A FAMILY of six now requires a total of ZW$68 178 to meet basic needs per month as inflation continues to surge, according to latest data from the Zimbabwe National Statistical Agency (ZimStat).
This comes at a time when the Zimbabwean dollar has taken massive knocks against the United States dollar, with the parallel exchange rate – which is predominantly used on the market – now standing at US$1: ZW$350.
Prices of basic goods and services have rocketed over the month of April, against diminishing incomes.
The statistics agency data shows that the Total Consumption Poverty Line (TCPL) for Zimbabwe has significantly over the past month.
“The TCPL for one person stood at $11 363,46 per person in April 2022. This means that an individual required that much to purchase both non-food and food items as at April 2022 in order not to be deemed poor,” ZimStat said.
This represents an increase of 17,1% compared to the March 2022 figure of $9 708,15.
Effectively, therefore, a family of six now requires ZW$68 180,76 to survive through the month.
The April 2022 monthly inflation rose to 15,5% up from 6,3% recorded in March 2022.
The mean month-on-month inflation rate for the period January to December 2020 was 13,8%, while the mean month-on-month inflation rate for the same period in 2019 was 17%.
The mean month-on-month inflation rate from January to December 2021 was 4%.
The mean month-on-month inflation rate from January to April 2022 was 9,3%.
The month-on-month Food and Non-Alcoholic Beverages inflation rate stood at 18,5% in April 2022, gaining 12,5% on the March 2022 rate of 6%. The month-on month non-food inflation rate stood at 13,3 percent, gaining 6,8 percentage points on the March 2022 rate of 6,5 percent.
During the period under review, the year-on-year inflation rate (annual percentage change) for the month of April 2022 as measured by the all items Consumer Price Index (CPI) stood at 96,4% which means that prices as measured by the all items CPI increased by a similar rate between April 2021 and April 2022.
The food poverty line (FPL) as at April 2022 stood at ZW$8365,88. This means that the minimum needs basket cost that much per person in April 2022 representing an increase of 18,5 percent over the March 2022 figure of ZW$7 061,68.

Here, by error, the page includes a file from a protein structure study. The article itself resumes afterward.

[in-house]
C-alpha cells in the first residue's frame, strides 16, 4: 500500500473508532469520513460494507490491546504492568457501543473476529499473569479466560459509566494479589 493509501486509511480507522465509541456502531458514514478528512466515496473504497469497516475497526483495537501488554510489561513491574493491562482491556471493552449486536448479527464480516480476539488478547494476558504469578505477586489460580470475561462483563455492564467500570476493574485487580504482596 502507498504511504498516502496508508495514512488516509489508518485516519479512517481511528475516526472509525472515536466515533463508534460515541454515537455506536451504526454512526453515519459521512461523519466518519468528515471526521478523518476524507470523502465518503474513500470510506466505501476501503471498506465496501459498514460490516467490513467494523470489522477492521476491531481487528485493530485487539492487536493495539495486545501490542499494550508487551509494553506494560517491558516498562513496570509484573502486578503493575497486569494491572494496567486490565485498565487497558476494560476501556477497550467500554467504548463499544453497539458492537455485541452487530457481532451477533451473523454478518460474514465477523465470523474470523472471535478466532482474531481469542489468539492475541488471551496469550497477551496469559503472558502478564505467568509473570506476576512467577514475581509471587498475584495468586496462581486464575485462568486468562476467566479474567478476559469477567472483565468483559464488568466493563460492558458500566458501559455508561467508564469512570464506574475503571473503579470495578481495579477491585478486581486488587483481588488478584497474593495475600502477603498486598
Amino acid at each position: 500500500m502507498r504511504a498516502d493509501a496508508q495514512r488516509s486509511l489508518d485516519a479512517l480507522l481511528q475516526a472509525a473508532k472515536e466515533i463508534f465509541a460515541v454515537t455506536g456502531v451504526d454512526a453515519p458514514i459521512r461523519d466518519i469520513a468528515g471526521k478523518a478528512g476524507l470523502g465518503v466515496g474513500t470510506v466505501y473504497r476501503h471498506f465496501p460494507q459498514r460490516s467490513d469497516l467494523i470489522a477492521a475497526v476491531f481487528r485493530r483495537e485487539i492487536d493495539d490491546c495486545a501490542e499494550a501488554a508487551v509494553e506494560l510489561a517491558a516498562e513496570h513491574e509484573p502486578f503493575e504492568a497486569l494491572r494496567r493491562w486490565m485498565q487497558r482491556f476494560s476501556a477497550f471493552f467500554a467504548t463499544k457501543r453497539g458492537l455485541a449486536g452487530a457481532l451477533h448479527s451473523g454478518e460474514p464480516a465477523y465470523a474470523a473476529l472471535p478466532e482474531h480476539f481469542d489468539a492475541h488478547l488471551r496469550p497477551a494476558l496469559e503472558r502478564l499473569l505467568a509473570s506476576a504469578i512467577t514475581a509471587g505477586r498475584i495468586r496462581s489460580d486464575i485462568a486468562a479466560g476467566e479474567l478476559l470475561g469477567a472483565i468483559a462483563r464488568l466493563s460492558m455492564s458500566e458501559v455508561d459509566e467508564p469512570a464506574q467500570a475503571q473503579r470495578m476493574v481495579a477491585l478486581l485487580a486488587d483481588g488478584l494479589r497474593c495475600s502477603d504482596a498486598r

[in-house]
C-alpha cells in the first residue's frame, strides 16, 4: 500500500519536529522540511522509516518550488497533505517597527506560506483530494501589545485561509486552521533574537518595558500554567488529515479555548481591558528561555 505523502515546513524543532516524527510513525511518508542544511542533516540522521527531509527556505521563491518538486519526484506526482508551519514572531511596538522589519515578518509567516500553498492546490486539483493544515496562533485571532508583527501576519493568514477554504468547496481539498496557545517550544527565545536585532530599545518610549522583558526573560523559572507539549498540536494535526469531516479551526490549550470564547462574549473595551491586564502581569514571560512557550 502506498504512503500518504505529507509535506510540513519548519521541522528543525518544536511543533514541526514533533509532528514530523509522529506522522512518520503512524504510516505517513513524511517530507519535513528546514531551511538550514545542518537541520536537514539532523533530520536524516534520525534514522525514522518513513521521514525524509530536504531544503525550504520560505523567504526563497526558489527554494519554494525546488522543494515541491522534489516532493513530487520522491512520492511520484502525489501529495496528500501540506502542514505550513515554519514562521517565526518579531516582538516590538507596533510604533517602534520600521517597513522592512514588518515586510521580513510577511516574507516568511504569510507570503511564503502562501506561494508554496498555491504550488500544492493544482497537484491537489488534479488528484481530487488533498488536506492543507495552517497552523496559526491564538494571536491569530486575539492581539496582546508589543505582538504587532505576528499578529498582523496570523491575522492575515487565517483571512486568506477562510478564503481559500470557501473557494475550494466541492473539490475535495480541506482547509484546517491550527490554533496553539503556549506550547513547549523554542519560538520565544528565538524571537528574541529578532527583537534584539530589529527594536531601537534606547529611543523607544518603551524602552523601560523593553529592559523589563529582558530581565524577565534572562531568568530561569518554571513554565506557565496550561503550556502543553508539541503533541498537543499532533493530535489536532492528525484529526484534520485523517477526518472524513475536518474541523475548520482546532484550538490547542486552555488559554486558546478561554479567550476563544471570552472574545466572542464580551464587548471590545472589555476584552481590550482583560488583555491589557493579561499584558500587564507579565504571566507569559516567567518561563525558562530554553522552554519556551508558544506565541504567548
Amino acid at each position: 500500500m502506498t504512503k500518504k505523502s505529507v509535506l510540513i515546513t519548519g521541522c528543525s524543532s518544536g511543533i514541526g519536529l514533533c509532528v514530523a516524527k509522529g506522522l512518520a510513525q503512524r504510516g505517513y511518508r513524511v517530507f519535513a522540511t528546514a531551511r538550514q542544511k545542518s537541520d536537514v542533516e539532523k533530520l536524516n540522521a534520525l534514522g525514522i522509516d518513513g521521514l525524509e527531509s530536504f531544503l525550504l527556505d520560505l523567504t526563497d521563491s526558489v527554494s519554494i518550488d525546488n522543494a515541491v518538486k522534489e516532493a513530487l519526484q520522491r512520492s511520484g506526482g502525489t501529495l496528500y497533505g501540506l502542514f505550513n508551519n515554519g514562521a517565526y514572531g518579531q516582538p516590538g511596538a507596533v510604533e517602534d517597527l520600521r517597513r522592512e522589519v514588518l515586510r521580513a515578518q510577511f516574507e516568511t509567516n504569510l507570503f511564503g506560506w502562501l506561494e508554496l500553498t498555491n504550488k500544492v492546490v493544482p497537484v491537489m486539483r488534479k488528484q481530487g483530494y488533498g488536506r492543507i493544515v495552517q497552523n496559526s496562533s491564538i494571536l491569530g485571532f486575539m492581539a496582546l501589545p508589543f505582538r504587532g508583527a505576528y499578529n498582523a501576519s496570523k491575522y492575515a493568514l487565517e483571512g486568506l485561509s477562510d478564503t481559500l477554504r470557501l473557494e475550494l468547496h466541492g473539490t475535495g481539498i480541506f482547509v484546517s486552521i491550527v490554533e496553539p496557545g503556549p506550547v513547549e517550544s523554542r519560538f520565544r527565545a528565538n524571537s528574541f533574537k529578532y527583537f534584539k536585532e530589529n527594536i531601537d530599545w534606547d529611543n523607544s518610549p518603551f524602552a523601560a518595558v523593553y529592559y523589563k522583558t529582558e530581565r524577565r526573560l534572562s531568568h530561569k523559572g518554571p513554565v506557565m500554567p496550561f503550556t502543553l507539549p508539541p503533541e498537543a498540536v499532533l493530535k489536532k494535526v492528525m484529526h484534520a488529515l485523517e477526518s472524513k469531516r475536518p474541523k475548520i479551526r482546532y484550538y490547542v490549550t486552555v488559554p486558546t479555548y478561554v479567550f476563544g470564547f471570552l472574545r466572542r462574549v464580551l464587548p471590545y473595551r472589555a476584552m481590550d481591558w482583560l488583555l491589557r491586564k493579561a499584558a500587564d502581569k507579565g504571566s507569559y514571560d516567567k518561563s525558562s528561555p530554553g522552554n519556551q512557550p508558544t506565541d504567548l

The month-on-month Food and Non- Alcoholic Beverages inflation rate stood at 18,5 percent in April 2022, gaining 12,5% points on the March 2022 rate of 6%.
Commenting on the surge in inflation rates, Confederation of Zimbabwe Industries (CZI) president Kurai Matsheza said while the resurgence of inflation is a cause of concern, the only way out is to chart the way forward through engagement.
“We are certainly worried because this is not a good development. We appreciate the fact that part of the inflationary pressures is being fuelled by external pressures like the Russia/Ukraine War. Locally the challenges posed by exchange rate depreciation is also contributing to the surge of inflation.
“However, we believe that if we continue to work together through dialogue and engagement with the authorities we will be able to resolve the obtaining challenges and find a way out,” he said.
Zimbabwe Congress of Trade Unions president, Florence Taruvinga said the current inflationary pressures contradict the 2030 vision.
“The current situation simply means that the country is still far from reaching its target to be an upper middle income economy. Austerity measures have not been good for workers, neither are the policies promulgated hinged on such reasoning.
“Notably, policy missteps have also contributed a lot to the inflation which has seen the prices of basic commodities continuing to be beyond reach, while socio economic rights continue to be violated,” she said.
Taruvinga underscored that the growth of an economy is measured by the kind of life its citizenry experiences.
She added the rate at which inflation is rising, and salaries remaining stagnant with no action whatsoever by the authorities means workers are the least of the set priorities. _*NewZimbabwe*_